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Dr Deborah Price
Dr Deborah Price

How did you get involved in ageing research?

A rather odd route, I guess.  After graduating in Law and completing my Bar Finals, I had practised as a barrister for almost 15 years, ultimately specialising in family law.  Together with colleagues I had been involved in setting up a new set of specialist family law Chambers in London, and it was clear early on that this would be a successful, stable venture.  It seemed like a good time for me to take a year’s sabbatical to pursue a research question that had troubled me for many years – what happens, financially, to divorced women after divorce?  I was particularly interested in long term outcomes, and how divorcees lived in old age, many years after their divorces.  I did some research about the best place to do a Masters degree that would enable me to pursue this question, and came across the formidable team of Sara Arber and Jay Ginn at the Centre for Research on Ageing and Gender at Surrey University.  I signed up for a full time MSc in Ageing and Social Research, supervised by Sara.  That was in 2001.  I never returned to the Bar, and have stayed in ageing research ever since!


Could you briefly outline your career?

Following my MSc, I was awarded an ESRC studentship to pursue a full time PhD at Surrey, continuing my research into pensions and partnership formation and dissolution.  I defended my thesis in 2005, by which time I had secured a lectureship in Social Gerontology at the world renowned Institute of Gerontology at King’s College London. The IOG has been a wonderful place to continue my research and teaching, with outstanding colleagues doing important work.  A promotion to Senior Lecturer followed, and here I still am.


What are your key areas of interest?

As my understanding, knowledge, teaching and research have evolved, my interest has increasingly focussed on how the welfare state structures family and gender relations.  I specialise in the study of pensions and the poverty of older people, the sociology of money, especially household money over the life course, and the legal regulation of the financial consequences of family formation and dissolution.  I now convene and teach Masters level modules on Ageing in a Global Context, Social Policy in Gerontology and Research Methods for Social Sciences and Health.  Primarily a quantitative researcher, I also have an interest in survey methodology.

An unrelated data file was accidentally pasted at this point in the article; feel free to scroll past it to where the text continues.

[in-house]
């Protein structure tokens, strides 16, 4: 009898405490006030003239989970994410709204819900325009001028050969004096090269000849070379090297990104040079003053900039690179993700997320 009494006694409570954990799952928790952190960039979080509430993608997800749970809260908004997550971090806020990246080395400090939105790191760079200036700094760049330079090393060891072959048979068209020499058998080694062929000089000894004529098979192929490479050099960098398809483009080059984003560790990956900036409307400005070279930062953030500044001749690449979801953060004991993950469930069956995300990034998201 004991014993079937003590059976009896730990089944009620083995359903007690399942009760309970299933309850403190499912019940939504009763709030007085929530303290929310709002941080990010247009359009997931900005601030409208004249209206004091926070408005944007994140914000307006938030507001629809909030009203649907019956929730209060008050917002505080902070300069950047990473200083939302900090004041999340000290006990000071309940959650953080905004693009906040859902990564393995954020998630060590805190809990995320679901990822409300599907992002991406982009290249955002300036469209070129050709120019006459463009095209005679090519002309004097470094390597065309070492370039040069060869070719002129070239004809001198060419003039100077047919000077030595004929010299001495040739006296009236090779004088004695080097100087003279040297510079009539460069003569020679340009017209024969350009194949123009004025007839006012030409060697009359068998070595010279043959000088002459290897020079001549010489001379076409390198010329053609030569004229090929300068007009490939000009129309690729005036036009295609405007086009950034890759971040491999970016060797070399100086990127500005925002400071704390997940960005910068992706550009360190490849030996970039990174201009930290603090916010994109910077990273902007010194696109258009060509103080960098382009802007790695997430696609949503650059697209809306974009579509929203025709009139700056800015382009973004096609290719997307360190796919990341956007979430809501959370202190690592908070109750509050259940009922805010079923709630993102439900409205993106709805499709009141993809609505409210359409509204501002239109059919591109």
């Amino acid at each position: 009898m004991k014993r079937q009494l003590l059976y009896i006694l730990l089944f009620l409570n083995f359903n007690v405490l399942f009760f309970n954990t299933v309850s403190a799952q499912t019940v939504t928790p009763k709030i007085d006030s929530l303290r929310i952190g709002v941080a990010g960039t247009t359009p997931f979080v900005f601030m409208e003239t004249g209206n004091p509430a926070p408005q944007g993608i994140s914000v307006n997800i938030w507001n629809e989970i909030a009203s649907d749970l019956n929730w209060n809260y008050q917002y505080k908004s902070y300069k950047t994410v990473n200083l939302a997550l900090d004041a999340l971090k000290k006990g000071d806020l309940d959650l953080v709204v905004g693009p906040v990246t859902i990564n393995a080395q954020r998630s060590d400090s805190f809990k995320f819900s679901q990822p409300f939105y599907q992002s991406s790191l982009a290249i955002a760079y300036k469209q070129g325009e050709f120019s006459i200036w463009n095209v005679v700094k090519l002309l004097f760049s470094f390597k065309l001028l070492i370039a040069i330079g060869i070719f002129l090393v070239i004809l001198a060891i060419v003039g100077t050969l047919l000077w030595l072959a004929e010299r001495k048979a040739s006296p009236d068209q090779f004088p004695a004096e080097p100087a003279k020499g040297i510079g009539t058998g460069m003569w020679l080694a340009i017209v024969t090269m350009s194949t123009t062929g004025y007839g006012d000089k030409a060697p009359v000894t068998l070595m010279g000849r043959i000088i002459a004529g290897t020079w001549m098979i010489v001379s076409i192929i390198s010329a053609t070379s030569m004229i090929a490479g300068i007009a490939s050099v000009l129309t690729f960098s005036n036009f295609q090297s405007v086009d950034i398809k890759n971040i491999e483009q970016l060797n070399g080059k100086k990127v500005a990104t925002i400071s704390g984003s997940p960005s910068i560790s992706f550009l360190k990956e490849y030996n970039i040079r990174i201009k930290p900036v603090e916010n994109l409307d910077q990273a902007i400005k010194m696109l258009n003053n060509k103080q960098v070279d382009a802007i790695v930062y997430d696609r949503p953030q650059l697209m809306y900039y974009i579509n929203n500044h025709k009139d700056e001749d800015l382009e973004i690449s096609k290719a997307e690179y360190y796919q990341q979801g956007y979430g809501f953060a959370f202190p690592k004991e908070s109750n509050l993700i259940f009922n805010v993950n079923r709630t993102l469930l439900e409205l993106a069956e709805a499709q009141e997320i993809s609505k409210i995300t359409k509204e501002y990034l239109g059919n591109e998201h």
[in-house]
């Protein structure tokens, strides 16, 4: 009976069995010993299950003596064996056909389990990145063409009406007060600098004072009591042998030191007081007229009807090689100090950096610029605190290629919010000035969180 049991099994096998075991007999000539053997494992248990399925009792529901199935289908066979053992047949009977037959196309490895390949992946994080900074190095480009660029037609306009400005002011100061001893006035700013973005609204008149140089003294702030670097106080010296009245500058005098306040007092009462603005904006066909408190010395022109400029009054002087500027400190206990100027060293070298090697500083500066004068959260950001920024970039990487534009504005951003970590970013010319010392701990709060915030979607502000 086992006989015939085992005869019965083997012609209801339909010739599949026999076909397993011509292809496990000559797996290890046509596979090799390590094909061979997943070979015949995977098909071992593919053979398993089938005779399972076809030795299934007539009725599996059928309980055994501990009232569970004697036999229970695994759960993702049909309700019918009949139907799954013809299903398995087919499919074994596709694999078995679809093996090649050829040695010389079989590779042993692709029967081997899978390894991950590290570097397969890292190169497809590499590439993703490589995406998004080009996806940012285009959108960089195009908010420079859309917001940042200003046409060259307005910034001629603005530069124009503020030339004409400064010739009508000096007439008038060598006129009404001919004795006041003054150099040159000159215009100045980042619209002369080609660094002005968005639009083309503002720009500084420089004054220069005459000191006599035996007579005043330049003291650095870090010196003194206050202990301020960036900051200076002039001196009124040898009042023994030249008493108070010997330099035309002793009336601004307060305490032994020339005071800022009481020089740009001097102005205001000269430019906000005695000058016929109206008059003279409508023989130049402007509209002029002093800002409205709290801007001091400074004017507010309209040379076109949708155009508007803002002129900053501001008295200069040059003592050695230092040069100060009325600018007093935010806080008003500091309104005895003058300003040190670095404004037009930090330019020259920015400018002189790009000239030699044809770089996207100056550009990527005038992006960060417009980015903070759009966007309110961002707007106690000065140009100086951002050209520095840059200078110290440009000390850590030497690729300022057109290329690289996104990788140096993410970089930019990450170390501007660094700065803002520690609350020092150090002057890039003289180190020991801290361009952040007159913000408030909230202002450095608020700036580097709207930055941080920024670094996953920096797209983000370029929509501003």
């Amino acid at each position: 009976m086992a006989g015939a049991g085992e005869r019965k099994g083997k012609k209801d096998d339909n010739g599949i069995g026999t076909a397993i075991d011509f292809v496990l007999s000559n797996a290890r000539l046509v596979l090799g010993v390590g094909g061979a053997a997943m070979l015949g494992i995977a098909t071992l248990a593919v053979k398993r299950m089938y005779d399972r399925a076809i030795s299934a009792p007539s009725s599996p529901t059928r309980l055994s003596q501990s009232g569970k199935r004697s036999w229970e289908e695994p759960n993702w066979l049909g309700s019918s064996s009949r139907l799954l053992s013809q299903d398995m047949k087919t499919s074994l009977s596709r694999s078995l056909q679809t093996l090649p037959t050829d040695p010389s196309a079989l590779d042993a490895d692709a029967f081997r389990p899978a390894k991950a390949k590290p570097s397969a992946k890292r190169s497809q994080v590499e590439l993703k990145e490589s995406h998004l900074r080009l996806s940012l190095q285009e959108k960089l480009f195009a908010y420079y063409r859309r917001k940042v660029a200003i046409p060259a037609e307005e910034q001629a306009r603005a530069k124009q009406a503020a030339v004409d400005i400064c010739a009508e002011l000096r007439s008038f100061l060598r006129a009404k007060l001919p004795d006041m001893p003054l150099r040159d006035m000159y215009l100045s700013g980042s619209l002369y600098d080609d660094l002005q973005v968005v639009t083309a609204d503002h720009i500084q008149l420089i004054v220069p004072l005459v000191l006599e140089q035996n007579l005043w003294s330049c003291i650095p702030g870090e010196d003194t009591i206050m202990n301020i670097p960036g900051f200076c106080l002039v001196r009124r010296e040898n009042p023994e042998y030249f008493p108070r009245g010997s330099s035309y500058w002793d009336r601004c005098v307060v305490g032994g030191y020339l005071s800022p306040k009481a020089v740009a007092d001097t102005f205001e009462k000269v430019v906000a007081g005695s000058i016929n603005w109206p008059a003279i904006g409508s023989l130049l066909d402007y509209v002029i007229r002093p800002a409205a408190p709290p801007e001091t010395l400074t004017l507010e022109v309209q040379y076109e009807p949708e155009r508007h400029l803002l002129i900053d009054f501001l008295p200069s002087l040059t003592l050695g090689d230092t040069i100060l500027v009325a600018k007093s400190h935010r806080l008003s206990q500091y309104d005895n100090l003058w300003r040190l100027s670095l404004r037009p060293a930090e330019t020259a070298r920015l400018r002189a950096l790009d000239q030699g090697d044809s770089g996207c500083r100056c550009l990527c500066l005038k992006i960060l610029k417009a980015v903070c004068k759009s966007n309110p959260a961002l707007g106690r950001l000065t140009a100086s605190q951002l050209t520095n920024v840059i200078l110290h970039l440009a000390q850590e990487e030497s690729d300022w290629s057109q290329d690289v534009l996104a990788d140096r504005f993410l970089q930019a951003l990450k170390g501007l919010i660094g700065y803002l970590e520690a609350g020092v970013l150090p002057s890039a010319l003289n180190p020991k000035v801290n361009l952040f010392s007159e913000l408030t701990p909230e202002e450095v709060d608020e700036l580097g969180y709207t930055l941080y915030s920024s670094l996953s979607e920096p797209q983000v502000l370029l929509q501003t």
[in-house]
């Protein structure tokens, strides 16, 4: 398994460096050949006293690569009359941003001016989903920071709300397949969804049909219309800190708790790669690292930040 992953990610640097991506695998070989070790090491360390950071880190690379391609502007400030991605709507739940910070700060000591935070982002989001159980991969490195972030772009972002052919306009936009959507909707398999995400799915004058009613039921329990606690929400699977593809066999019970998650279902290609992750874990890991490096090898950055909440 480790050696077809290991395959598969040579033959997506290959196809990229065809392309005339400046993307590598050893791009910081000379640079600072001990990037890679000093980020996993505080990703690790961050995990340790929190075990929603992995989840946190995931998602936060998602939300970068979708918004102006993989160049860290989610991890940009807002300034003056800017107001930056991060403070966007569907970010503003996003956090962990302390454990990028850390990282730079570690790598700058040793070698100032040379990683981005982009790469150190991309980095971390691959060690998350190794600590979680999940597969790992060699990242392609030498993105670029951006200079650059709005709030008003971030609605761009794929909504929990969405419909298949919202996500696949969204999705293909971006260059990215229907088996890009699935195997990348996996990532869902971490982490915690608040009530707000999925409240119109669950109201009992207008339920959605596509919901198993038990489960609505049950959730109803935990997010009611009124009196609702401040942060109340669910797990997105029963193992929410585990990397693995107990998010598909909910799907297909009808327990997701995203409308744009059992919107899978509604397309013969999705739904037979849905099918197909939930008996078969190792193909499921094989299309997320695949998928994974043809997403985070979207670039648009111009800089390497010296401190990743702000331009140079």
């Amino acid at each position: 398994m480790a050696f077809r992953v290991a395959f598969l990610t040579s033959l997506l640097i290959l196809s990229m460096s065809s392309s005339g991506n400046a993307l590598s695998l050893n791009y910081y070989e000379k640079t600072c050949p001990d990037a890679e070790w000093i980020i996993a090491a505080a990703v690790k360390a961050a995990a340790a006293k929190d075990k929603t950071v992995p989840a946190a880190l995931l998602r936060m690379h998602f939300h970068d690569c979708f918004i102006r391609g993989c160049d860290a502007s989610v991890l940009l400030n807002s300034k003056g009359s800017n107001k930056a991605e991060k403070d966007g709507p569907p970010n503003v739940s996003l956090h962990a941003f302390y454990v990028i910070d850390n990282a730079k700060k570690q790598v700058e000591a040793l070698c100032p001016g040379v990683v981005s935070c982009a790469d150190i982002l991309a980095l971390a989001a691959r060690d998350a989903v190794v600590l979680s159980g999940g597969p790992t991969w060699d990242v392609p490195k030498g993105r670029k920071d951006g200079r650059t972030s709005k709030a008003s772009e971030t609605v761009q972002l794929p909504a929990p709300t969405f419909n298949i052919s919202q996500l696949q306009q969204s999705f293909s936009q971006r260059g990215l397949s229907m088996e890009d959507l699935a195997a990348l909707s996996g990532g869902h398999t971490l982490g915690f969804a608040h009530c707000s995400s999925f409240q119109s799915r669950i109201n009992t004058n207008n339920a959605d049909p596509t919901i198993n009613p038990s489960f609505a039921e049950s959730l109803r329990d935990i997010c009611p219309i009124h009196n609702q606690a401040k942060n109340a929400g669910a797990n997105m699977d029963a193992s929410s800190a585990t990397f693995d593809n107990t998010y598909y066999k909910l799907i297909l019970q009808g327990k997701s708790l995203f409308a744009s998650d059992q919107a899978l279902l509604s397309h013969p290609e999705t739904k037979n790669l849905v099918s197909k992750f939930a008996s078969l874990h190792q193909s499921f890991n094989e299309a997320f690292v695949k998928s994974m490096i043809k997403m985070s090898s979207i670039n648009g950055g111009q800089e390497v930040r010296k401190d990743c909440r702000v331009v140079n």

How did you become interested in BSG?

Sara and the all the gerontologists at Surrey persuaded me to join BSG as a PhD student and I helped with the organisation of the 2004 annual conference held at Surrey.  Within a short time, I realised that I really looked forward to meeting up with friends and colleagues at the annual conference each year and that I had somehow become part of the UK gerontology community.


What does your role as Treasurer for BSG involve?

Mostly not being too scared of a spreadsheet!  With the considerable help of Rachel Hazelwood, I manage the day to day finances of the Society, set the budget, advise on expenditure, report to the Committee and the members, and prepare the papers for the annual accounts and the Charities Commission.


What has been your biggest challenge in your career?

Completing a PhD thesis.  Even though I was used to working very long hours at the Bar, the intellectual undertaking in producing a finished thesis is huge, and difficult to imagine if you have never done it.


What do you like most about your job?

When students leave a lecture or seminar with greater knowledge and understanding about age and ageing than they had when they came in; supervising and learning from brilliant PhD students; my colleagues at the IOG; and producing research findings that advance what we know about the world.


What do you dislike about your job?

The hideous bureaucracy that we have to deal with on a daily basis, the lack of administrative support for what we do, and the structural stresses in higher education at the moment. 


What’s the best piece of advice you have ever been given?

From Jo Moran-Ellis, a lecturer at Surrey – acknowledge that for all practical purposes, knowledge is infinite and everything is connected, so you can never know everything you need to know to truly understand your field.  Stop worrying about it.


What are you currently reading?

Come on Shore and We Will Kill and Eat You All: A New Zealand Story by Christina Thompson, with My Mother’s Lovers by Christopher Hope waiting in the wings.


Anything you can’t live without?

My diary.  I find life confusing enough with it!

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